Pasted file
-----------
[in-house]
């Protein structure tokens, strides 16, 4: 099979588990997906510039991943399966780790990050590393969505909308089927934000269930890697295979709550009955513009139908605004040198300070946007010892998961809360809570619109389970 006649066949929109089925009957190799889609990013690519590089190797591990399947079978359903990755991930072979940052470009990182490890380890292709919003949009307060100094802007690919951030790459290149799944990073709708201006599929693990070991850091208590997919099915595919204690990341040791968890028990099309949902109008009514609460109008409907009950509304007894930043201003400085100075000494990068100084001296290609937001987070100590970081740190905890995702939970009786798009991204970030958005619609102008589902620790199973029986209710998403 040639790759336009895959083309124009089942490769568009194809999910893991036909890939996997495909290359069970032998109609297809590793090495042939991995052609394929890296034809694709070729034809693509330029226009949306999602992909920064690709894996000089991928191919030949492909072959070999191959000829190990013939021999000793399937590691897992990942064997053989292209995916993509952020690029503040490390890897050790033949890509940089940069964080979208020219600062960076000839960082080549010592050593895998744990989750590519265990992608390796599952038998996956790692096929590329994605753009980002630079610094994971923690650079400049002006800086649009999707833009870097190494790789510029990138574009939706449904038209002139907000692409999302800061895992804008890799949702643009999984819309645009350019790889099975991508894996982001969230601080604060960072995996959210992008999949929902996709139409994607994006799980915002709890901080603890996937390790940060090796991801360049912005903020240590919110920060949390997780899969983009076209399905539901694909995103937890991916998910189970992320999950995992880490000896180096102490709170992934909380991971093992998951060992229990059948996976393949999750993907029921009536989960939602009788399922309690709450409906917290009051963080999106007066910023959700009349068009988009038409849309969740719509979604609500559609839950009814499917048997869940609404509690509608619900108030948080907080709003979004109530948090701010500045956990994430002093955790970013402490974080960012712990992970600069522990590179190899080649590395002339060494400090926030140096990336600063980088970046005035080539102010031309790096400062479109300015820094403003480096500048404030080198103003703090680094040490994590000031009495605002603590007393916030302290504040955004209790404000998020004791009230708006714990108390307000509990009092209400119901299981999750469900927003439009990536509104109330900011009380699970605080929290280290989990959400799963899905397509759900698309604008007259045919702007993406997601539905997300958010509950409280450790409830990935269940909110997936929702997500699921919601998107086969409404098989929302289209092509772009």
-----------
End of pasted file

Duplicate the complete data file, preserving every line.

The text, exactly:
[in-house]
């Protein structure tokens, strides 16, 4: 099979588990997906510039991943399966780790990050590393969505909308089927934000269930890697295979709550009955513009139908605004040198300070946007010892998961809360809570619109389970 006649066949929109089925009957190799889609990013690519590089190797591990399947079978359903990755991930072979940052470009990182490890380890292709919003949009307060100094802007690919951030790459290149799944990073709708201006599929693990070991850091208590997919099915595919204690990341040791968890028990099309949902109008009514609460109008409907009950509304007894930043201003400085100075000494990068100084001296290609937001987070100590970081740190905890995702939970009786798009991204970030958005619609102008589902620790199973029986209710998403 040639790759336009895959083309124009089942490769568009194809999910893991036909890939996997495909290359069970032998109609297809590793090495042939991995052609394929890296034809694709070729034809693509330029226009949306999602992909920064690709894996000089991928191919030949492909072959070999191959000829190990013939021999000793399937590691897992990942064997053989292209995916993509952020690029503040490390890897050790033949890509940089940069964080979208020219600062960076000839960082080549010592050593895998744990989750590519265990992608390796599952038998996956790692096929590329994605753009980002630079610094994971923690650079400049002006800086649009999707833009870097190494790789510029990138574009939706449904038209002139907000692409999302800061895992804008890799949702643009999984819309645009350019790889099975991508894996982001969230601080604060960072995996959210992008999949929902996709139409994607994006799980915002709890901080603890996937390790940060090796991801360049912005903020240590919110920060949390997780899969983009076209399905539901694909995103937890991916998910189970992320999950995992880490000896180096102490709170992934909380991971093992998951060992229990059948996976393949999750993907029921009536989960939602009788399922309690709450409906917290009051963080999106007066910023959700009349068009988009038409849309969740719509979604609500559609839950009814499917048997869940609404509690509608619900108030948080907080709003979004109530948090701010500045956990994430002093955790970013402490974080960012712990992970600069522990590179190899080649590395002339060494400090926030140096990336600063980088970046005035080539102010031309790096400062479109300015820094403003480096500048404030080198103003703090680094040490994590000031009495605002603590007393916030302290504040955004209790404000998020004791009230708006714990108390307000509990009092209400119901299981999750469900927003439009990536509104109330900011009380699970605080929290280290989990959400799963899905397509759900698309604008007259045919702007993406997601539905997300958010509950409280450790409830990935269940909110997936929702997500699921919601998107086969409404098989929302289209092509772009």